"Resist the devil and he will flee from you." - James 4:7
"I shall purge this land of the shadow." - The Amazon, Diablo II
Two doors burst open and a pair of impossibly muscled creatures emerges with equal expressions of pissed-off menace on their minotaur-like faces. My breath catches as I deftly shift my mouse to the right, preparing to fire my chaingun in righteous self-defense. Through a combination of a well-timed strafe and dumping dozens of rounds into the maws of the red-skinned beasts, I conquer the level and walk triumphantly towards a platform engraved with a pentagram.
In the mid 1990s, the first person shooter Doom was arguably the most frightening experience a videogamer could have. For me, however, a shy youth raised in a church where something called "spiritual warfare" was a major part of our Sunday School education, the act of battling demons as a nameless space marine with an affinity for large weapons and later as a warrior in the Demon-centric action roleplaying game Diablo was an entirely therapeutic experience in helping me overcome my fear of real devils and demons.
When I use the word "demons," I don't mean it in the way people living in the 21st century usually do, as a clever metaphor to describe the hidden problems or nagging personal hang-ups that someone like Ernest Hemingway or Lindsay Lohan might have. I say those words in the most literal sense possible - I was actually terrified of living and breathing evil beings that had the power to do all sorts of nefarious things to me.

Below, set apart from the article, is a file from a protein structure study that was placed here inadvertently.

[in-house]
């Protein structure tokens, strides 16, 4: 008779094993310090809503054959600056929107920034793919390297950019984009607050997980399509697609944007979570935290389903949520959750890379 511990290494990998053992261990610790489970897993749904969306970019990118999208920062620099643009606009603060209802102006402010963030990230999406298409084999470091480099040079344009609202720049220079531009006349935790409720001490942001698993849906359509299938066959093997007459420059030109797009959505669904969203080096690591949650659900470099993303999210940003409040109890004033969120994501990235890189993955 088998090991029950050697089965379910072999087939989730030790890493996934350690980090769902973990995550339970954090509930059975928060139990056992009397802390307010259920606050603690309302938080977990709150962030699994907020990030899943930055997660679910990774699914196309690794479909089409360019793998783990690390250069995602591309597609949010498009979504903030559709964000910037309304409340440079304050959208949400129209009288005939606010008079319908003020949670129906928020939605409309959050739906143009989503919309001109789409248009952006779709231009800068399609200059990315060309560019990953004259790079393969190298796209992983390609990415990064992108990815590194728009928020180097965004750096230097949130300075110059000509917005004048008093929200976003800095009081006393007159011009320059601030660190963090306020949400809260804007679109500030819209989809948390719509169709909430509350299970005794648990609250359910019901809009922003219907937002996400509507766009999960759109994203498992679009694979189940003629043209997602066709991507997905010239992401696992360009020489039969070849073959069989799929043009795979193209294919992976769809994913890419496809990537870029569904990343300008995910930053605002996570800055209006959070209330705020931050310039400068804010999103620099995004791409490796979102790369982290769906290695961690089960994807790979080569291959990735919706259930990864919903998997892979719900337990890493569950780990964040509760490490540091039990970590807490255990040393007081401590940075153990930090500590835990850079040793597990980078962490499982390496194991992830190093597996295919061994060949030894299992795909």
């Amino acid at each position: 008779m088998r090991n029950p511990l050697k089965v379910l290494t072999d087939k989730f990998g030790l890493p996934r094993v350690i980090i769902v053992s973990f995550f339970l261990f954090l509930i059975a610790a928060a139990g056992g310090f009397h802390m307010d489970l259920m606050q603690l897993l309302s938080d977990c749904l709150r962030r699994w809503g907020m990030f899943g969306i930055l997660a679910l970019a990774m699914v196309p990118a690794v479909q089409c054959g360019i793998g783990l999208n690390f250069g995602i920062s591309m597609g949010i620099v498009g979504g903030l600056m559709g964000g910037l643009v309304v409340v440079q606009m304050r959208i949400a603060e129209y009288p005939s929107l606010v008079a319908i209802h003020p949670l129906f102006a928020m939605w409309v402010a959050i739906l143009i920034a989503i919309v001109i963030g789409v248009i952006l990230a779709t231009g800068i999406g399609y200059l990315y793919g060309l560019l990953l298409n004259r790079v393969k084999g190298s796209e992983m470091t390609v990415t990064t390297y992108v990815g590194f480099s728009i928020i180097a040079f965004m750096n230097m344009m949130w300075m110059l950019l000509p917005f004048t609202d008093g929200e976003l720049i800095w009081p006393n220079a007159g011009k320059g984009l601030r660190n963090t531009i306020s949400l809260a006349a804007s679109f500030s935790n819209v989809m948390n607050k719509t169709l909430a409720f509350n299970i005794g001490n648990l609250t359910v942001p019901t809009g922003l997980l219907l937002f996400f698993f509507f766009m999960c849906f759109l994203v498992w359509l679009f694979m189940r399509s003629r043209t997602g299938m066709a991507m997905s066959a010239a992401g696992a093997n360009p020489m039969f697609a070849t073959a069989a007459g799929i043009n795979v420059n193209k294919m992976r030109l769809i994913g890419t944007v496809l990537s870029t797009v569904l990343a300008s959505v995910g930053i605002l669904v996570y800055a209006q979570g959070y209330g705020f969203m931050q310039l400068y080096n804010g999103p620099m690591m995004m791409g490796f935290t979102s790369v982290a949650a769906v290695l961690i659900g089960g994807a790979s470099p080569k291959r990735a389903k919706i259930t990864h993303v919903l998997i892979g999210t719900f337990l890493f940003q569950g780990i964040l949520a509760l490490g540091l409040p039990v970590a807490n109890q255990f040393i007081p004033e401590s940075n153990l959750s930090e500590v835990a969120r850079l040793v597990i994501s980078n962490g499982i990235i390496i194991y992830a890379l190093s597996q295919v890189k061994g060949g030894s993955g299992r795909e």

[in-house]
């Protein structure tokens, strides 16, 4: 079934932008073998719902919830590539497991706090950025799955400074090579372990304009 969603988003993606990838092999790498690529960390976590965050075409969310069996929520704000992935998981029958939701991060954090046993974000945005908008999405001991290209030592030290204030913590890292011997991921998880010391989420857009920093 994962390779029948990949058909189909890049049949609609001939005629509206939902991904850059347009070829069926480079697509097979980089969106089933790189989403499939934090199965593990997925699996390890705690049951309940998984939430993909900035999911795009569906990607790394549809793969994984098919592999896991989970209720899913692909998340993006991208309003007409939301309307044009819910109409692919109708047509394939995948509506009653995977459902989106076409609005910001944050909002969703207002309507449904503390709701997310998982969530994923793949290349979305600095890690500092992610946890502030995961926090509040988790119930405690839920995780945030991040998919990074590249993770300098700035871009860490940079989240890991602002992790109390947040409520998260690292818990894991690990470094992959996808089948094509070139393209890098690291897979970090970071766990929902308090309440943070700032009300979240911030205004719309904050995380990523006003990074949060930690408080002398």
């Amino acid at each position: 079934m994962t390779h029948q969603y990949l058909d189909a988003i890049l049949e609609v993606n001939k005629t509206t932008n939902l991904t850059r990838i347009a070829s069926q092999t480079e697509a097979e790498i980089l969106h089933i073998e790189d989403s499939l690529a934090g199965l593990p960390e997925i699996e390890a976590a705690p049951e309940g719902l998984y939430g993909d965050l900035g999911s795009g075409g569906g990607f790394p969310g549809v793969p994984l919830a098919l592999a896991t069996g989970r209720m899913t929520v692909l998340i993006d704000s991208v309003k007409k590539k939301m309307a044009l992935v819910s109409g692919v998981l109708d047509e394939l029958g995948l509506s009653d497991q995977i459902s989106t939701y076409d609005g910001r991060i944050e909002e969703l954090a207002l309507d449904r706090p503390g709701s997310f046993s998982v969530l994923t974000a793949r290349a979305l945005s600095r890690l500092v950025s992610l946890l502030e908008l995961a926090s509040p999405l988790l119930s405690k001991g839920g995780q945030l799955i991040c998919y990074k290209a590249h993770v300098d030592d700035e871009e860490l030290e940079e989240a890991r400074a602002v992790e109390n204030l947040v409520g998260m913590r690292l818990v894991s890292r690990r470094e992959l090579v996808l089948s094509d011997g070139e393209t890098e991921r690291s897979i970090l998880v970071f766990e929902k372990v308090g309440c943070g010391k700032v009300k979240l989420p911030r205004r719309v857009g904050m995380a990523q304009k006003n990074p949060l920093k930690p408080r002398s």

Even as I write the previous sentence, I'm aware of how odd that might sound. It sounds ridiculous to me considering that my own religious beliefs have eroded to the point of nonexistence over the past decade. On the spirituality meter, I now flit somewhere between agnostic and total skeptic.
The type of irrational fear that I suffered as a kid isn't a rare thing. According to a Gallup poll conducted in 2007, roughly seven out of ten Americans profess some sort of belief in the devil and in hell. Approximately 35 percent of adults in North America also conclude that Satan is a living being with supernatural powers, as noted by a more detailed survey conducted by Barna Group in 2009.
This surprising statistic is likely in step with the rise of evangelicalism in the West over the last fifty years. The still growing evangelical movement (well-known followers include TV preacher Billy Graham and former president George W. Bush) teaches that every word of the Bible is true, unerring and literal. While more liberal mainline Protestant denominations tend to view things like the devil and hell as symbolic ideas meant to personify acts of rebellion or evil, evangelicals perceive them as unquestioned realities.